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Towards in cellulo virus crystallography

DOI: 10.1038/s41598-018-21693-3 DOI Help

Authors: Helen M. E. Duyvesteyn (University of Oxford; Diamond Light Source) , Helen M. Ginn (University of Oxford; Diamond Light Source) , Maija K. Pietila (University of Helsinki) , Armin Wagner (Diamond Light Source) , Johan Hattne (Lawrence Berkeley National Laboratory) , Jonathan M. Grimes (University of Oxford) , Elina Hirvonen (University of Helsinki) , Gwyndaf Evans (Diamond Light Source) , Marie-laure Parsy (University of Oxford) , Nicholas K. Sauter (Lawrence Berkeley National Laboratory) , Aaron S. Brewster (Lawrence Berkeley National Laboratory) , Juha Huiskonen (University of Oxford; University of Helsinki) , David I. Stuart (University of Oxford; Diamond Light Source) , Geoff Sutton (University of Oxford) , Dennis H. Bamford (University of Helsinki)
Co-authored by industrial partner: No

Type: Journal Paper
Journal: Scientific Reports , VOL 8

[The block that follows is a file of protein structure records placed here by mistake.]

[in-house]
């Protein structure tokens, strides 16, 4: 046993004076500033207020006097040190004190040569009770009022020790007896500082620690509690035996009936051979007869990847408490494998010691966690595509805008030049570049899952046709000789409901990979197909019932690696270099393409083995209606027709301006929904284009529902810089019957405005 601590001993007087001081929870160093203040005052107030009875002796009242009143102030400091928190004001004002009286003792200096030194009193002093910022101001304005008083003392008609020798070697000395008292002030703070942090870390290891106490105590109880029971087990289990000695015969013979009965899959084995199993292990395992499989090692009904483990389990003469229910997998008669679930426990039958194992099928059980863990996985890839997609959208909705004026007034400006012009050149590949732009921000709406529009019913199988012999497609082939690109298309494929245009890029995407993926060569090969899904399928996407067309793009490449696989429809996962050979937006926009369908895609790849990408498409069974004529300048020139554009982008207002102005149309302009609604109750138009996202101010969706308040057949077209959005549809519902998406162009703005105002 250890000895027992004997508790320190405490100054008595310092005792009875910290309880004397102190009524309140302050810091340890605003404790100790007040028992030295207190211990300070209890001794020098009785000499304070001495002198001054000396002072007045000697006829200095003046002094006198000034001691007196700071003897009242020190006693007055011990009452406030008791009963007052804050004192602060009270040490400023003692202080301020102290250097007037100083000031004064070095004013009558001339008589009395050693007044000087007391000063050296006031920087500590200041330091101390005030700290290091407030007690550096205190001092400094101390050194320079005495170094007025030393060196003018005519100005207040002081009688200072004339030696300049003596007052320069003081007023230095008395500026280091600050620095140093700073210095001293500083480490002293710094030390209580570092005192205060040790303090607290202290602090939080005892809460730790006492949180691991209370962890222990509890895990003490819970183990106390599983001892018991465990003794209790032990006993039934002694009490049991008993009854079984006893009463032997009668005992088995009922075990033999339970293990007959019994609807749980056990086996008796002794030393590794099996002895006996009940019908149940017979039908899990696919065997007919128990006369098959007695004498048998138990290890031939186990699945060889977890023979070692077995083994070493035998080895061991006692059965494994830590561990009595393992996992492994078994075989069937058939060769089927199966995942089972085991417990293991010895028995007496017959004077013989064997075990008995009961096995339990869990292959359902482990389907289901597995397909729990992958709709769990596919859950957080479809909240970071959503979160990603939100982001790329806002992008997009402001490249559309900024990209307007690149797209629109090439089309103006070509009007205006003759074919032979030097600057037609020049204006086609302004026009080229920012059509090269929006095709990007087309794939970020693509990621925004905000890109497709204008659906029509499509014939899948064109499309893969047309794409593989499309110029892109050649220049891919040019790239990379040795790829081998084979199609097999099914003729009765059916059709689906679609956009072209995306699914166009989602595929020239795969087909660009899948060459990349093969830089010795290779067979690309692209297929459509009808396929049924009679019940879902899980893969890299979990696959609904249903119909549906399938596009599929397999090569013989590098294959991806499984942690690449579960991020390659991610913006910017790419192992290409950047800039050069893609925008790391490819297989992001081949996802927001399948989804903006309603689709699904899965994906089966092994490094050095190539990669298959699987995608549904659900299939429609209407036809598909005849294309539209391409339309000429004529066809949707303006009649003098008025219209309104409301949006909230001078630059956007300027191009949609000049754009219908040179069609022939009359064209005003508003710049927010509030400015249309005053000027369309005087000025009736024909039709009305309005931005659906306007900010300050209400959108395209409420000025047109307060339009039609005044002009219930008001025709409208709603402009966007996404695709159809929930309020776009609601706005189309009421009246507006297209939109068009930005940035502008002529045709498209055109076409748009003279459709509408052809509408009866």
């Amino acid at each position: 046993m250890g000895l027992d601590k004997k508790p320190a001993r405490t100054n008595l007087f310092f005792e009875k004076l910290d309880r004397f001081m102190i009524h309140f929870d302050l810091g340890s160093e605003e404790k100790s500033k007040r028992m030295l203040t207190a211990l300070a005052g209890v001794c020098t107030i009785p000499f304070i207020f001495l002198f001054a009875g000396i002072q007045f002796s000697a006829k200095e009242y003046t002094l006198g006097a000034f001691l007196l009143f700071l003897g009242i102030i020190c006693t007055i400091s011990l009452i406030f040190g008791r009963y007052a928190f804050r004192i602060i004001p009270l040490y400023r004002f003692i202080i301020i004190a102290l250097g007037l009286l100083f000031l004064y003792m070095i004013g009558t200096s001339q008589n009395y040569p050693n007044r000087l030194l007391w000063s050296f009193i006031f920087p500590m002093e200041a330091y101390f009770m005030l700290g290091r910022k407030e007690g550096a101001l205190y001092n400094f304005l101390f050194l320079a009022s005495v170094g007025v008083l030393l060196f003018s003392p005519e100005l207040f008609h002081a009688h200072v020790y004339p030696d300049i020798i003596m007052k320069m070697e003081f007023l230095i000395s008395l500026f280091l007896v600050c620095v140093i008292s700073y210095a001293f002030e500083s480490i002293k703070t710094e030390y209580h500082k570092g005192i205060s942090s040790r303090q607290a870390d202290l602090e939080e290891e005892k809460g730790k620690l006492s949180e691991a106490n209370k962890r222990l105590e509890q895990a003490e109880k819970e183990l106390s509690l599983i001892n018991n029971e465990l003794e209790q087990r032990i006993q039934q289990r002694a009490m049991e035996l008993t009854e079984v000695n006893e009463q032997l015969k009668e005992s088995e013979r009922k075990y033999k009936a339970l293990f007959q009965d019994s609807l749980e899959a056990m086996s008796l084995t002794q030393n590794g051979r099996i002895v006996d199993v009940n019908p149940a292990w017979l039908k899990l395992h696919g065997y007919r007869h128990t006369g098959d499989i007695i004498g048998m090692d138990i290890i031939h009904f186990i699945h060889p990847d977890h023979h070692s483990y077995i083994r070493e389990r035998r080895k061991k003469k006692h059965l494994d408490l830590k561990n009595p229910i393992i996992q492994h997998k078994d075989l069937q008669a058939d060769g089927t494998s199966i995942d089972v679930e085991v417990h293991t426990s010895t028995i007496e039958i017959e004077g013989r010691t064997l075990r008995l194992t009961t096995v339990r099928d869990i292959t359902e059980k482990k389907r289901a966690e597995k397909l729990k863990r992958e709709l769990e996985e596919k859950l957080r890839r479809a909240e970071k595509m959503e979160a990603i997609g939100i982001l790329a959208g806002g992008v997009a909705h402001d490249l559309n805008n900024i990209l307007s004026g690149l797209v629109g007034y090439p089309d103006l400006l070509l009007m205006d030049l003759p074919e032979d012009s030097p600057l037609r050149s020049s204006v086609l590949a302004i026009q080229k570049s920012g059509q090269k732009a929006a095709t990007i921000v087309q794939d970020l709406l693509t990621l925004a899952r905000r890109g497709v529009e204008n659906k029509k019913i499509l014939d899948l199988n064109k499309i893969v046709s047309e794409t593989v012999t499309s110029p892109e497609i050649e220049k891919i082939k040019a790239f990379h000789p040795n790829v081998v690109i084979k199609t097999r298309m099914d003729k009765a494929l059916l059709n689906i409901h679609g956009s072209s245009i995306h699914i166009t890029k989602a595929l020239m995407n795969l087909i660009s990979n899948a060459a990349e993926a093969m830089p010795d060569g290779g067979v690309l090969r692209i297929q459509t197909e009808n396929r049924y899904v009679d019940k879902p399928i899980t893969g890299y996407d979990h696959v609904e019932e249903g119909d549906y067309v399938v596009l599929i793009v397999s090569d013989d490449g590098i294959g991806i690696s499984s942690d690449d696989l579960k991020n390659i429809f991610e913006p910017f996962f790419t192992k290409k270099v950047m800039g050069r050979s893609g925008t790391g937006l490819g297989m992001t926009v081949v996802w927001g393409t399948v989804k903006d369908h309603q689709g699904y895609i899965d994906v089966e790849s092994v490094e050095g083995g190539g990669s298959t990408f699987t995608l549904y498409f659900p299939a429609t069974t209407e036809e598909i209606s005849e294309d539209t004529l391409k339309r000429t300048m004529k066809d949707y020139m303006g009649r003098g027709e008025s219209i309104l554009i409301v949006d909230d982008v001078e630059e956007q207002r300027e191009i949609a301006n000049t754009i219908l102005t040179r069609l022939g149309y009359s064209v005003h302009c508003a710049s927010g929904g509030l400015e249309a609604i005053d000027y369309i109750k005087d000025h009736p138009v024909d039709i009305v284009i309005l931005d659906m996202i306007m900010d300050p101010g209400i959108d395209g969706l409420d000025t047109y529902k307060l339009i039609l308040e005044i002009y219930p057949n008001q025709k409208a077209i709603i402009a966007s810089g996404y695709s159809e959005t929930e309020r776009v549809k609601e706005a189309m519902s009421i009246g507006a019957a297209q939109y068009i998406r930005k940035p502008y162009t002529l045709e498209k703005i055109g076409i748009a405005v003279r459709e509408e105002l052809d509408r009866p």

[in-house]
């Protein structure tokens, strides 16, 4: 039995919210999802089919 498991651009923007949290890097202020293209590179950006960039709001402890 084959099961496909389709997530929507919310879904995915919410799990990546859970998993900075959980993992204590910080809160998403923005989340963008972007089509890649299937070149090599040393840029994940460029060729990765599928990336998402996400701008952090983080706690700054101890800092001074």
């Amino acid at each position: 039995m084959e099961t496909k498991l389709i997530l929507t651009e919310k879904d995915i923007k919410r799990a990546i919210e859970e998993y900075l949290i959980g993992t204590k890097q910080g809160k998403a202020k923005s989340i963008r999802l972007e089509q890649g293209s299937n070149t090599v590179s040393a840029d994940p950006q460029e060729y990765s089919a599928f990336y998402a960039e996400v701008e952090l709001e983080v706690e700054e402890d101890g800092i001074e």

State: Published (Approved)
Published: February 2018

Open Access Open Access

Abstract: Viruses are a significant threat to both human health and the economy, and there is an urgent need for novel anti-viral drugs and vaccines. High-resolution viral structures inform our understanding of the virosphere, and inspire novel therapies. Here we present a method of obtaining such structural information that avoids potentially disruptive handling, by collecting diffraction data from intact infected cells. We identify a suitable combination of cell type and virus to accumulate particles in the cells, establish a suitable time point where most cells contain virus condensates and use electron microscopy to demonstrate that these are ordered crystalline arrays of empty capsids. We then use an X-ray free electron laser to provide extremely bright illumination of sub-micron intracellular condensates of bacteriophage phiX174 inside living Escherichia coli at room temperature. We have been able to collect low resolution diffraction data. Despite the limited resolution and completeness of these initial data, due to a far from optimal experimental setup, we have used novel methodology to determine a putative space group, unit cell dimensions, particle packing and likely maturation state of the particles.

Journal Keywords: Bacteriophages; Nanocrystallography

Subject Areas: Biology and Bio-materials, Medicine

Facility: SLAC National Accelerator Laboratory